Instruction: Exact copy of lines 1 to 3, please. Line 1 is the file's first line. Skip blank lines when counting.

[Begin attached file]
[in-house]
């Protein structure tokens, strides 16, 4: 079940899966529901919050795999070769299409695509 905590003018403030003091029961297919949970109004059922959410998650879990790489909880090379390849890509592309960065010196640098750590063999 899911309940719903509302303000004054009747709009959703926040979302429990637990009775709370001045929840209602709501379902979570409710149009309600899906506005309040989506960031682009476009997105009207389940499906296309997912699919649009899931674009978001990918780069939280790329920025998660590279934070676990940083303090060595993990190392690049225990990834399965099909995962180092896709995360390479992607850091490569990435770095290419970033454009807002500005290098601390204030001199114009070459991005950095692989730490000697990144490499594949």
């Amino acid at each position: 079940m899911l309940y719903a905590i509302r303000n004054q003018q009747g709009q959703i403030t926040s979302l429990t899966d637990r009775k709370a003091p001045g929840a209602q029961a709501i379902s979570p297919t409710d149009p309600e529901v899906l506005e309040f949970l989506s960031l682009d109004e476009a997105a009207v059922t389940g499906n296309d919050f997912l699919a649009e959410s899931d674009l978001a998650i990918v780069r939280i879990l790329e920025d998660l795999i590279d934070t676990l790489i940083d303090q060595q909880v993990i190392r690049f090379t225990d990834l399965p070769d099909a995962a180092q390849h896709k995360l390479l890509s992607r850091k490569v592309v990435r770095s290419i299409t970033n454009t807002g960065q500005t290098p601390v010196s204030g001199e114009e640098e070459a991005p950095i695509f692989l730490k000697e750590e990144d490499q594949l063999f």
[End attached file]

[in-house]
């Protein structure tokens, strides 16, 4: 079940899966529901919050795999070769299409695509 905590003018403030003091029961297919949970109004059922959410998650879990790489909880090379390849890509592309960065010196640098750590063999 899911309940719903509302303000004054009747709009959703926040979302429990637990009775709370001045929840209602709501379902979570409710149009309600899906506005309040989506960031682009476009997105009207389940499906296309997912699919649009899931674009978001990918780069939280790329920025998660590279934070676990940083303090060595993990190392690049225990990834399965099909995962180092896709995360390479992607850091490569990435770095290419970033454009807002500005290098601390204030001199114009070459991005950095692989730490000697990144490499594949």
């Amino acid at each position: 079940m899911l309940y719903a905590i509302r303000n004054q003018q009747g709009q959703i403030t926040s979302l429990t899966d637990r009775k709370a003091p001045g929840a209602q029961a709501i379902s979570p297919t409710d149009p309600e529901v899906l506005e309040f949970l989506s960031l682009d109004e476009a997105a009207v059922t389940g499906n296309d919050f997912l699919a649009e959410s899931d674009l978001a998650i990918v780069r939280i879990l790329e920025d998660l795999i590279d934070t676990l790489i940083d303090q060595q909880v993990i190392r690049f090379t225990d990834l399965p070769d099909a995962a180092q390849h896709k995360l390479l890509s992607r850091k490569v592309v990435r770095s290419i299409t970033n454009t807002g960065q500005t290098p601390v010196s204030g001199e114009e640098e070459a991005p950095i695509f692989l730490k000697e750590e990144d490499q594949l063999f």